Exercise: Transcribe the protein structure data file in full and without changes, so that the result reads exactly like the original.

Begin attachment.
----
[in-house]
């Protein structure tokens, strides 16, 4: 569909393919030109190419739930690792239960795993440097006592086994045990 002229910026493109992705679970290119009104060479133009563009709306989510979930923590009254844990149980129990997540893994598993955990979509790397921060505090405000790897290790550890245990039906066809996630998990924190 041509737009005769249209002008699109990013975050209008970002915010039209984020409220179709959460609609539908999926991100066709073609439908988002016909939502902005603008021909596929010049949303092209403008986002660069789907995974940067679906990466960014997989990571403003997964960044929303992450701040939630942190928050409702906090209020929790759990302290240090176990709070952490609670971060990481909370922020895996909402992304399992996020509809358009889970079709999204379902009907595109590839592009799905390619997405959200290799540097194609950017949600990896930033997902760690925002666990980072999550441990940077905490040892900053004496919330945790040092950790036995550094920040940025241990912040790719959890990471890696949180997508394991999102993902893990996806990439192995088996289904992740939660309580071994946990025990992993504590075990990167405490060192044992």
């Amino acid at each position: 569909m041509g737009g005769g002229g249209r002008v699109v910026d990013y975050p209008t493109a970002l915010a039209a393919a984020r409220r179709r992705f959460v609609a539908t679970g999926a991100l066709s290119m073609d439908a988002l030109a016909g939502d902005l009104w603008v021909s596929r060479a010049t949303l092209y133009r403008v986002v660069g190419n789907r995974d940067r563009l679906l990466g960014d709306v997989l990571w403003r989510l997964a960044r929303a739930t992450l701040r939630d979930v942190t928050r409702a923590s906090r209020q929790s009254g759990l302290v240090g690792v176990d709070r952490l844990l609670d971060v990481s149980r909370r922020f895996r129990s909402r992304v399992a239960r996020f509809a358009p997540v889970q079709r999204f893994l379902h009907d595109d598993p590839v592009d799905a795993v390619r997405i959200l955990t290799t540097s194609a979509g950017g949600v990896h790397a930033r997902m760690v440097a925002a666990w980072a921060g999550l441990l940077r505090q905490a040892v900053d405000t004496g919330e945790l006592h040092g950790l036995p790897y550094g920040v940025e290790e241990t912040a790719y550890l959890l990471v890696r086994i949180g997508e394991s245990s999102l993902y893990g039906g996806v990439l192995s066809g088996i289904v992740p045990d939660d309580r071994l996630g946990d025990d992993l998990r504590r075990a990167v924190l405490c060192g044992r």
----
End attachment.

[in-house]
């Protein structure tokens, strides 16, 4: 569909393919030109190419739930690792239960795993440097006592086994045990 002229910026493109992705679970290119009104060479133009563009709306989510979930923590009254844990149980129990997540893994598993955990979509790397921060505090405000790897290790550890245990039906066809996630998990924190 041509737009005769249209002008699109990013975050209008970002915010039209984020409220179709959460609609539908999926991100066709073609439908988002016909939502902005603008021909596929010049949303092209403008986002660069789907995974940067679906990466960014997989990571403003997964960044929303992450701040939630942190928050409702906090209020929790759990302290240090176990709070952490609670971060990481909370922020895996909402992304399992996020509809358009889970079709999204379902009907595109590839592009799905390619997405959200290799540097194609950017949600990896930033997902760690925002666990980072999550441990940077905490040892900053004496919330945790040092950790036995550094920040940025241990912040790719959890990471890696949180997508394991999102993902893990996806990439192995088996289904992740939660309580071994946990025990992993504590075990990167405490060192044992």
């Amino acid at each position: 569909m041509g737009g005769g002229g249209r002008v699109v910026d990013y975050p209008t493109a970002l915010a039209a393919a984020r409220r179709r992705f959460v609609a539908t679970g999926a991100l066709s290119m073609d439908a988002l030109a016909g939502d902005l009104w603008v021909s596929r060479a010049t949303l092209y133009r403008v986002v660069g190419n789907r995974d940067r563009l679906l990466g960014d709306v997989l990571w403003r989510l997964a960044r929303a739930t992450l701040r939630d979930v942190t928050r409702a923590s906090r209020q929790s009254g759990l302290v240090g690792v176990d709070r952490l844990l609670d971060v990481s149980r909370r922020f895996r129990s909402r992304v399992a239960r996020f509809a358009p997540v889970q079709r999204f893994l379902h009907d595109d598993p590839v592009d799905a795993v390619r997405i959200l955990t290799t540097s194609a979509g950017g949600v990896h790397a930033r997902m760690v440097a925002a666990w980072a921060g999550l441990l940077r505090q905490a040892v900053d405000t004496g919330e945790l006592h040092g950790l036995p790897y550094g920040v940025e290790e241990t912040a790719y550890l959890l990471v890696r086994i949180g997508e394991s245990s999102l993902y893990g039906g996806v990439l192995s066809g088996i289904v992740p045990d939660d309580r071994l996630g946990d025990d992993l998990r504590r075990a990167v924190l405490c060192g044992r």